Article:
Have Some Respect

I’ve emphasized the importance of knowing yourself and your prospective co-writer or writing partner, but it’s equally important to know their work. If you don’t, read something they’ve written. Request a writing sample and offer one of yours. If you don’t have respect for their writing (or vice versa), run don’t walk to the next candidate.
In the end, no one can know if writing together will work until they’ve tried it.

So choose the most promising co-writer or writing partner and see if it clicks. You just never know.

Author Details
Author Details
Will Zeilinger and Janet Lynn had been writing individually until they got together and wrote the Skylar Drake Mystery Series. These hard-boiled tales are based in old Hollywood of 1955. Janet has published seven mystery novels, and Will has three plus a couple of short stories. Their world travels have sparked several ideas for murder and crime stories. This creative couple is married and lives in Southern California.
  • Vintage 1960 TV Theme Music

    The 1960’s began a new era of television programs. Broadcasting transitioned from black/white to color. Lighthearted sitcoms/comedies were the most-watched shows.

    @Will_Zeilinger
    @JanetLynn4

  • Starting a Novel Series with a Partner: The Plotting

    My husband, Will Zeilinger, and I co-write thrillers, the INTERNATIONAL MYSTERY SERIES, as E. J. Williams. Our tales transport the reader from 1962 Southern California to various international locales. In the first new book of the series, STONE PUB, we find ourselves in County Cork, Ireland.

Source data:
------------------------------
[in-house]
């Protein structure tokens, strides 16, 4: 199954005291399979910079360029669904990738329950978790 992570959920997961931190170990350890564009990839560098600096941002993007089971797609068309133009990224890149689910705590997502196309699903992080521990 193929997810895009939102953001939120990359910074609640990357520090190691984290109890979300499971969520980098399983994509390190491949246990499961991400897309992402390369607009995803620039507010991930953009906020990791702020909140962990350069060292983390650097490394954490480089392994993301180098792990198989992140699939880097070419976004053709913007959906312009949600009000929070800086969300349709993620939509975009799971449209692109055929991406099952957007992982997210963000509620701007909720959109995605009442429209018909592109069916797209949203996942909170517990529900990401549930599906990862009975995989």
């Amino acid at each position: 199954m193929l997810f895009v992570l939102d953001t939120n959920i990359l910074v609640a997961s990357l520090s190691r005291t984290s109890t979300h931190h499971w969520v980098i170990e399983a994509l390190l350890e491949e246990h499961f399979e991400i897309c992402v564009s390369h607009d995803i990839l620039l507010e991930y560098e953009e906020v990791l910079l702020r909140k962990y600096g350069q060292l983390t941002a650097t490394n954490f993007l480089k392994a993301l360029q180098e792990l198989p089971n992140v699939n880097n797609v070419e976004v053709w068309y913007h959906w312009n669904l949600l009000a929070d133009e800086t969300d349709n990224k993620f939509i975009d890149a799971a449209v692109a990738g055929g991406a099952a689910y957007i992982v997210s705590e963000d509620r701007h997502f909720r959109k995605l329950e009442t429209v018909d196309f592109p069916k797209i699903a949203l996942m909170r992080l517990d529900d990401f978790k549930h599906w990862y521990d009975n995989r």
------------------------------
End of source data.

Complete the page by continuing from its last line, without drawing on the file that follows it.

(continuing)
@Will_Zeilinger
    @JanetLynn4

  • The Mystery of the Solway Firth Spaceman

    “We went on a normal outing and picked our spot,” Jim Templeton recalled of his May 23, 1964 outing. They sat down to take a picture of his 5-year-old daughter. He never expected anything out of the ordinary.

    @artybill
    @JanetLynn4

  • Chatting with Authors by Will Zeilinger & Janet Elizabeth Lynn

    Published authors Will Zeilinger and Janet Lynn had been writing individually until they got together and wrote the Skylar Drake Mystery Series.

    @Will_Zeilinger
    @JanetLynn4

  • Characterization by E. J. Williams

    My husband, Will Zeilinger, and I co-write the thrillers of INTERNATIONAL MYSTERY SERIES, as E. J. Williams.

    @Will_Zeilinger
    @JanetLynn4

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Will Zeilinger and Janet Lynn had been writing individually until they got together and wrote the Skylar Drake Mystery Series. These hard-boiled tales are based in old Hollywood of 1955. Janet has published seven mystery novels, and Will has three plus a couple of short stories. Their world travels have sparked several ideas for murder and crime stories. This creative couple is married and lives in Southern California.